Expanding access to biosimilar pegfilgrastim (Ziextenzo) for patients at intermediate risk of febrile neutropenia and converting patients at high risk who are on the reference product (Neulasta) could save millions in healthcare costs, according to new study results.
A new study funded by Sandoz indicated that expanding access to biosimilar pegfilgrastim (Ziextenzo) to patients at intermediate risk of developing febrile neutropenia (FN) and converting patients at high risk who are already taking the reference product (Neulasta) could save millions of dollars in health care costs.
Reference pegfilgrastim tends to be prescribed only for patients with cancer who are at a high risk of FN, rather than for those who are at intermediate and low risk, due to its high cost.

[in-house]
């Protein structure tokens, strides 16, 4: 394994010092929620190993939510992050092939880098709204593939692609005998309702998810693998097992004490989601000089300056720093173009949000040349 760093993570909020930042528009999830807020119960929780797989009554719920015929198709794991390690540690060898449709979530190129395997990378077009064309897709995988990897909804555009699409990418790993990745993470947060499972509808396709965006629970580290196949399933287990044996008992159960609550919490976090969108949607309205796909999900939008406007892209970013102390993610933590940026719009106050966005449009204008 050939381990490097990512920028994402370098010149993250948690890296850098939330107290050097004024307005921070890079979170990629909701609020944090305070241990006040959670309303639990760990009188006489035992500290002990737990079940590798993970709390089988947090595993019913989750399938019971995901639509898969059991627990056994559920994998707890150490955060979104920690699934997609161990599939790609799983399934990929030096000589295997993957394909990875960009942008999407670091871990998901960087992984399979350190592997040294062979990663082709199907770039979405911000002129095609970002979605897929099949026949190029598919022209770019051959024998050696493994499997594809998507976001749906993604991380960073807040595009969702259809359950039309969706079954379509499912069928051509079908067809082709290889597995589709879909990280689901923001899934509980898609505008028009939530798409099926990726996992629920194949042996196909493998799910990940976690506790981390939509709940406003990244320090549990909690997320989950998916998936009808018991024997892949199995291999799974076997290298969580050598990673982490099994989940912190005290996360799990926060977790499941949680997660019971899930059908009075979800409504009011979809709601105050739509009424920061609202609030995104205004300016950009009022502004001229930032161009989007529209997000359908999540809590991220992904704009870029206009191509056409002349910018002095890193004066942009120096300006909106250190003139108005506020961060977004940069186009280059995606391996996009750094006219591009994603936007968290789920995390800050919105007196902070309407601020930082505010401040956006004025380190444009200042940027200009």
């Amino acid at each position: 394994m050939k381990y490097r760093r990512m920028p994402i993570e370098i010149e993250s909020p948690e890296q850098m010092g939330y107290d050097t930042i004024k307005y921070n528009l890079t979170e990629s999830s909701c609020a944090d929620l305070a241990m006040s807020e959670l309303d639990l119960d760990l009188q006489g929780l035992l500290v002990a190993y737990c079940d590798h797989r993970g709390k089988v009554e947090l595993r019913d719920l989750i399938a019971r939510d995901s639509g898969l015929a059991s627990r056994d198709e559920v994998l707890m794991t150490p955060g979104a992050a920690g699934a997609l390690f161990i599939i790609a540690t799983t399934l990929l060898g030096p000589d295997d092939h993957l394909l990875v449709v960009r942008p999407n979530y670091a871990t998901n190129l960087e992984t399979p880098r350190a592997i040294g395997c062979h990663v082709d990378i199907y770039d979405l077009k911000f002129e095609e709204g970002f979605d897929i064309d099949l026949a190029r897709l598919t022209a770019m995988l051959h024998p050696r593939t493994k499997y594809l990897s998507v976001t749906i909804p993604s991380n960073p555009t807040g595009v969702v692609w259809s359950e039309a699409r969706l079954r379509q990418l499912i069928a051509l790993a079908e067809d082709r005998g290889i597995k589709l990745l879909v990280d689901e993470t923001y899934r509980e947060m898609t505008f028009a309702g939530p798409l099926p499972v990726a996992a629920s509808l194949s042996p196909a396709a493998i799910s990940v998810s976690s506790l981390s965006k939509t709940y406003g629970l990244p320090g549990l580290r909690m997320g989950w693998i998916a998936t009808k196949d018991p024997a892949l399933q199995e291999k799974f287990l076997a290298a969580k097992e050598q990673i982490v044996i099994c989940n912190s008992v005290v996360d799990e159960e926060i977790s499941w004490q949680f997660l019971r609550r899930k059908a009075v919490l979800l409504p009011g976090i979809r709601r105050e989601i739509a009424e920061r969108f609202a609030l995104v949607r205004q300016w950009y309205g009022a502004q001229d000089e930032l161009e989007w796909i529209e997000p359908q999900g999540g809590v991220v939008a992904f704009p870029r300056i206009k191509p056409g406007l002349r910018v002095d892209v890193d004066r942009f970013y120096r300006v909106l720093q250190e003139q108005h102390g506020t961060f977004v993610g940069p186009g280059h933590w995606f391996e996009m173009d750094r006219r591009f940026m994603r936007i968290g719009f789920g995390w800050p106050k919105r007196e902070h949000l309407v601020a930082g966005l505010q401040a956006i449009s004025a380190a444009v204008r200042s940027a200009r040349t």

“Expanding biosimilar pegfilgrastim prophylaxis to patients at intermediate risk of FN would not only reduce total costs but also reduce healthcare resource utilization, including hospitalization and emergency department visits,” said Weijia Wang, MSc, an associate director at Sandoz and the study’s lead author.
The investigators created a 5-year projection of savings from converting patients from reference to biosimilar pegfilgrastim and applied it to a hypothetical 1-million member health plan with a mixture of commercial payer and Medicare plan participants. Converting patients at high risk of FN to the biosimilar would have resulted in savings of $5.3 million in 2020, rising to $32.8 million by 2024, researchers said.
To read more of this story, visit The Center for Biosimilars.